Spikes in temperature-related deaths during extreme summer heatwaves “will eventually become commonplace” if societies do not adapt to the dangerous impacts of extreme heat, new research finds.
The paper, published in Nature Communications, assesses the link between extreme temperatures and human mortality in more than 700 cities and small-scale regions around the world.
The risk of heat-related deaths during extreme summer heat has already “increased rapidly” over the past 20 years, the paper finds. It warns that without “urgent” adaptation measures, once-extreme levels of heat-related mortality could become “normal” as global temperatures rise.
“Our findings highlight the urgent need for strong mitigation and adaptation to reduce impacts on human lives,” the authors say.
The lead author warns that the worst impacts of extreme heat are felt by the world’s poorest, who have the lowest ability to adapt to the damaging impacts of high temperatures and have contributed the least to global emissions.
Extreme heatwaves are becoming more frequent, intense and long-lasting as the planet warms. Carbon Brief analysis finds that about half the world’s population saw all-time record temperatures for their location at some point over the past decade.
Extreme heat is deadly. During a heatwave, the number of “heat-related deaths” – where exposure to heat either causes or significantly contributes to a death – tends to increase.
For example, people can suffer from direct consequences of heat, such as heat stroke and exhaustion. Those with underlying health conditions can suffer fatal complications due to the additional stress on their bodies.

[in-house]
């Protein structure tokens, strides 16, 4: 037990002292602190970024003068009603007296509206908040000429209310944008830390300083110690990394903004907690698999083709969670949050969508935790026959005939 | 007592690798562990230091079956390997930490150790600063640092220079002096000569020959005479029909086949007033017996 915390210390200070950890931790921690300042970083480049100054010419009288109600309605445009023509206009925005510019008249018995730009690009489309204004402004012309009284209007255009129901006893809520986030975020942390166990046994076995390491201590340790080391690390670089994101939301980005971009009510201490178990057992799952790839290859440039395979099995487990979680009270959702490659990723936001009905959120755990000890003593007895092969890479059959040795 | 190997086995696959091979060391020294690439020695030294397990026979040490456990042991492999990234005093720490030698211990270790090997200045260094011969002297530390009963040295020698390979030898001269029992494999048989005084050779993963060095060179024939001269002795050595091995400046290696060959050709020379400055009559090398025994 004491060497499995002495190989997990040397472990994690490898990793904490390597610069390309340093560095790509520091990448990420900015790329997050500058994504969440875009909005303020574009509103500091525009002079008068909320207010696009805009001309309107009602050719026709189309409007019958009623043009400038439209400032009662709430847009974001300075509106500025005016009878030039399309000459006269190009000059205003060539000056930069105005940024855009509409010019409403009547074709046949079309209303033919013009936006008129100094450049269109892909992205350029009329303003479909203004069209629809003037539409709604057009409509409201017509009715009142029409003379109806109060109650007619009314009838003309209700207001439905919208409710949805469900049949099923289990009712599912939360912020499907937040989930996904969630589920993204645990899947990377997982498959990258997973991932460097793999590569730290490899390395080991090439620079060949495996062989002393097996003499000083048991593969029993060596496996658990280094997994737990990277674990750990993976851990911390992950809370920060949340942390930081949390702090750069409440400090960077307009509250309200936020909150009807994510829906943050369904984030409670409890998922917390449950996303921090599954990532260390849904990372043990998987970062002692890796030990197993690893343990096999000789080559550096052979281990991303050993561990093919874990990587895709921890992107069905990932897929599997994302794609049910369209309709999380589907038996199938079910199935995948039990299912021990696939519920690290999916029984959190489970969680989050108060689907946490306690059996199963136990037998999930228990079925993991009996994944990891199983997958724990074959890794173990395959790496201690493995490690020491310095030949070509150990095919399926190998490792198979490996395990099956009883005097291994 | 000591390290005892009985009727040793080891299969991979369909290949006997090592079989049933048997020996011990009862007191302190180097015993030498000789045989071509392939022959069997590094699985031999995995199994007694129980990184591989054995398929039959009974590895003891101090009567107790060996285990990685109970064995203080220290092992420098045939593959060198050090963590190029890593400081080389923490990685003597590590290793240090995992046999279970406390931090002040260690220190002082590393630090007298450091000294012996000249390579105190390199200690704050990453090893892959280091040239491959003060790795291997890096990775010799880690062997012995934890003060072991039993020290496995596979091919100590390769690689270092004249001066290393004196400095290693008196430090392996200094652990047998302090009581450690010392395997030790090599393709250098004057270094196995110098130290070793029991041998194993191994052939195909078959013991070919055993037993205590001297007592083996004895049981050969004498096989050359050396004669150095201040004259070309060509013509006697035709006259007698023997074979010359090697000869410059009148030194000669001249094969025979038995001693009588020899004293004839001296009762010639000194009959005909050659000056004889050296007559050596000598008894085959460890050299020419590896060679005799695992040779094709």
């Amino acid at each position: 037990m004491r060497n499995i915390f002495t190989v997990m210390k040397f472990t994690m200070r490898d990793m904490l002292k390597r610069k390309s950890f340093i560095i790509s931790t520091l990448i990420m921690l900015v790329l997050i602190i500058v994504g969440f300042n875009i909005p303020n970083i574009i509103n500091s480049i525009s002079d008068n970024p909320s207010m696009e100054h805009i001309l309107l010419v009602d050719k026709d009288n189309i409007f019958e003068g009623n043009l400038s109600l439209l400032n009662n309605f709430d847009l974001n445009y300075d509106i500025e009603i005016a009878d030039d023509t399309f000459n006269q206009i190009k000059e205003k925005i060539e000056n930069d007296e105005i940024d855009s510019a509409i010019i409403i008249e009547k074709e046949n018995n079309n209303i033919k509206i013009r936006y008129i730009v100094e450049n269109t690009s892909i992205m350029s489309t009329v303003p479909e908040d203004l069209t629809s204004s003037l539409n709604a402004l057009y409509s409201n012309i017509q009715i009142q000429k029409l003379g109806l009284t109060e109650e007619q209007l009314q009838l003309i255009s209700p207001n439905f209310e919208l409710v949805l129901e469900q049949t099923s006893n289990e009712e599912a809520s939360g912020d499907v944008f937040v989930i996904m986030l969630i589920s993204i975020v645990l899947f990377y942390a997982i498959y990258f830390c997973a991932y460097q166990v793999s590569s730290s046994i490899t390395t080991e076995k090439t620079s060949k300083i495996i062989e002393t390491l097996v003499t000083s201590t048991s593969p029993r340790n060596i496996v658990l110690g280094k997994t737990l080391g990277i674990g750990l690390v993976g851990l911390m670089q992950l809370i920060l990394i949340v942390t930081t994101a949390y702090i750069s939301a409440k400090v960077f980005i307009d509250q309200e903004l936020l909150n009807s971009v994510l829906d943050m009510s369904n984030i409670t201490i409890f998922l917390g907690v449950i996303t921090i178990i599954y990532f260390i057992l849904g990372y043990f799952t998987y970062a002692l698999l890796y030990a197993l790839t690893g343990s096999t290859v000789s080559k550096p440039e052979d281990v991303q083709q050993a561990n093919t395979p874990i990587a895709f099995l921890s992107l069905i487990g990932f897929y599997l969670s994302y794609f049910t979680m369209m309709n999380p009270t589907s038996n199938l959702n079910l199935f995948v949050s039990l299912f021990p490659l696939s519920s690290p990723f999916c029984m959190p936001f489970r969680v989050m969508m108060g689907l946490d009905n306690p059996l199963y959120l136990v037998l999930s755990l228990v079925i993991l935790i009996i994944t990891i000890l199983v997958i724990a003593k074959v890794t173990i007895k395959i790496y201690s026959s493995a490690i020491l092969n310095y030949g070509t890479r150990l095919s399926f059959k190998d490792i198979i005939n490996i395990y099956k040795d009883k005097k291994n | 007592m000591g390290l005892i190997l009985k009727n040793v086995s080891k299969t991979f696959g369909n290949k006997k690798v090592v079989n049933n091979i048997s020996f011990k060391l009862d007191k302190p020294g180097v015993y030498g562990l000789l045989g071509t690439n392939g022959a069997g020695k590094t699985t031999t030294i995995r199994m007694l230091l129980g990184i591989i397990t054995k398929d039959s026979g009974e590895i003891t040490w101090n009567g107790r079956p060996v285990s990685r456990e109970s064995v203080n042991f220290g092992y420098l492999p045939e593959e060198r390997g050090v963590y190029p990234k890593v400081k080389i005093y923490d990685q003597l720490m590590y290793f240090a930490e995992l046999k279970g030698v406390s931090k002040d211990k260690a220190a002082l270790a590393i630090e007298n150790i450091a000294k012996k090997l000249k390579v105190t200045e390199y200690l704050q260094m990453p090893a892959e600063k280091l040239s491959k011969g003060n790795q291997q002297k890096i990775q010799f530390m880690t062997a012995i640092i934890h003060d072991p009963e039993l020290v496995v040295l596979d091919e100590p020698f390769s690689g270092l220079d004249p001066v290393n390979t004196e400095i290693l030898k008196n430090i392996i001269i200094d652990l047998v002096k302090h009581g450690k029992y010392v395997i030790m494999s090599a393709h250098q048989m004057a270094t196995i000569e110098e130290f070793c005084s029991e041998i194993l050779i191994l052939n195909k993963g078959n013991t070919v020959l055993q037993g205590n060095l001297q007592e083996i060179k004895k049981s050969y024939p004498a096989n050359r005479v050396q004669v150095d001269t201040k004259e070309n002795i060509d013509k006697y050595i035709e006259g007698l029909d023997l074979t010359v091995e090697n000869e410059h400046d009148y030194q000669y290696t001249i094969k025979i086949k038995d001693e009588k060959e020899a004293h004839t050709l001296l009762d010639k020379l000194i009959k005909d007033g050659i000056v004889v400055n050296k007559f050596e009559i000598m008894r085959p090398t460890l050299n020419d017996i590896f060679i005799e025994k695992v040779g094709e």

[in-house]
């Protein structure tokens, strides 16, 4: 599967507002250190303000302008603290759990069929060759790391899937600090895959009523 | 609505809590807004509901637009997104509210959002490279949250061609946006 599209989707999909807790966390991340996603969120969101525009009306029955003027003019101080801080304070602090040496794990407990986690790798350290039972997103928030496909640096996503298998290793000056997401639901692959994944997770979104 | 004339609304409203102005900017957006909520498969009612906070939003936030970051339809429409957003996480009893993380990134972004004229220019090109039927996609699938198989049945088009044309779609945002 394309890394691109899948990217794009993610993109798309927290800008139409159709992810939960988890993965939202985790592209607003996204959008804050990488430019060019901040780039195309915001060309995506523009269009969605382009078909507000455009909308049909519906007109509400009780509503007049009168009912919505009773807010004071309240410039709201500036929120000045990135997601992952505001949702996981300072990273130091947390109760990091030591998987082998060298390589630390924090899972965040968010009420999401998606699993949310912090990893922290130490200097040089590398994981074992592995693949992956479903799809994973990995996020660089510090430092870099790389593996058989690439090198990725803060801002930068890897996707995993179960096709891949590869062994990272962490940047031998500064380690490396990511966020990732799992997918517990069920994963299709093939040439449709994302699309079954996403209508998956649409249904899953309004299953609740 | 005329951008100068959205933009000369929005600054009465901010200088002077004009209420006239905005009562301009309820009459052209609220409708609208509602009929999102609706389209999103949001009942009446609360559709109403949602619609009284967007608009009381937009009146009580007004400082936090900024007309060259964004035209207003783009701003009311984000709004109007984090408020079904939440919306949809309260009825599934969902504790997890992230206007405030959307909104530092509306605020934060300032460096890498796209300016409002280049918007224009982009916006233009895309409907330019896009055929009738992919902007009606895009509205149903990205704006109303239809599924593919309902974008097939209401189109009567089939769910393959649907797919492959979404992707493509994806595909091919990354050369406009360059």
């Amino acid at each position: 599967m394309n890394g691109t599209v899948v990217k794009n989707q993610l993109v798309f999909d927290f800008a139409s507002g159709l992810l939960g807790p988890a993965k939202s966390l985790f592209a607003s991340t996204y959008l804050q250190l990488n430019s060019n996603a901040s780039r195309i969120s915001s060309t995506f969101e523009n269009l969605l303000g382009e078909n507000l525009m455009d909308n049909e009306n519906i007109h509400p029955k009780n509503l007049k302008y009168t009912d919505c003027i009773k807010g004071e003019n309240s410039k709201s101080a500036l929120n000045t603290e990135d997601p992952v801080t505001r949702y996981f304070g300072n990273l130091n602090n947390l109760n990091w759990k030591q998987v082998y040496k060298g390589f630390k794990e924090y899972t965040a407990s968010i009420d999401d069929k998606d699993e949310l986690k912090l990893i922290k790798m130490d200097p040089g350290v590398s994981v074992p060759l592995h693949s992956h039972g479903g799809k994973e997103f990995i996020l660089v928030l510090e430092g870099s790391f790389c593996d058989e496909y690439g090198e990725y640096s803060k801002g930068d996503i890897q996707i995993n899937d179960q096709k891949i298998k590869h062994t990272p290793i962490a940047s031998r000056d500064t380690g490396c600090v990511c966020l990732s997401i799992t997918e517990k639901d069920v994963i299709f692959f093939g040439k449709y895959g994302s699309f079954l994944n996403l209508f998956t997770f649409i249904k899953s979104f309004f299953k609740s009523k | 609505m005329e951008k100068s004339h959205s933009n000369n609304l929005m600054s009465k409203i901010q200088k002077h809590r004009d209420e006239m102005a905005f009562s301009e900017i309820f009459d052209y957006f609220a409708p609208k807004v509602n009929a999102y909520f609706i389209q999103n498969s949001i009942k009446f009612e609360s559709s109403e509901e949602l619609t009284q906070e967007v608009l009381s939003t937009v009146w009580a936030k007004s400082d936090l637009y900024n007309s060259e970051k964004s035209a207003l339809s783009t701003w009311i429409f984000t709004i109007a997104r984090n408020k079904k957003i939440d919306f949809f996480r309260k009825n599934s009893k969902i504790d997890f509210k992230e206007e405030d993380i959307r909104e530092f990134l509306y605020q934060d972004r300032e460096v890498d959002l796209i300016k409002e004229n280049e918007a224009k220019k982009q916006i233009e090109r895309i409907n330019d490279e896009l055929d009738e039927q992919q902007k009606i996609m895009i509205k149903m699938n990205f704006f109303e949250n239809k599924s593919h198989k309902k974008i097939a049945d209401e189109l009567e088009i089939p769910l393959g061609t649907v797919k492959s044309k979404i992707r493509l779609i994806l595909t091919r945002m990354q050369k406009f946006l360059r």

More than 61,000 people died as a result of searing heat across Europe in the summer of 2022. And a recent study found that more than one-third of all heat-related deaths recorded over 1991–2018 are linked to climate change.
The new study investigates the link between average daily temperature and “excess mortality” – the number of deaths beyond what would have been expected under “normal” conditions – in 748 small regions, cities and metropolitan areas from 47 countries.
The authors use daily mortality and temperature data from the Multi-Country Multi-City Collaborative Research Network to make “exposure-response” functions for each region, showing the relationship between temperature and excess mortality rate.
“Typically, a population is very well adapted to the climate where it’s living,” explains Sam Lüthi – a PhD student at ETH Zurich and lead author on the study. This means that each city has a different exposure-response curve. Examples are shown below for Sao Paulo in Brazil, Paris in France and Bangkok in Thailand.
The city’s optimum temperature – at which temperature-related mortality is as low as possible – is indicated by a “relative risk” level of one. If the temperature rises above or falls below the optimum temperature, the risk of temperature-related mortality increases. This is indicated by a relative risk level greater than one.
The vertical dotted lines indicate the 99th percentile of temperature – indicating that only the most extreme 1% of temperatures for that location lie to the right of the line.
Countries and cities that implement strong adaptation measures – such as air conditioning and communal cooling centres – can often avoid the most severe consequences of extreme heat, the study says.
Meanwhile, it warns that those that do not adequately prepare, perhaps because they have not recently experienced extreme heat, face the greatest risk from record-breaking temperatures.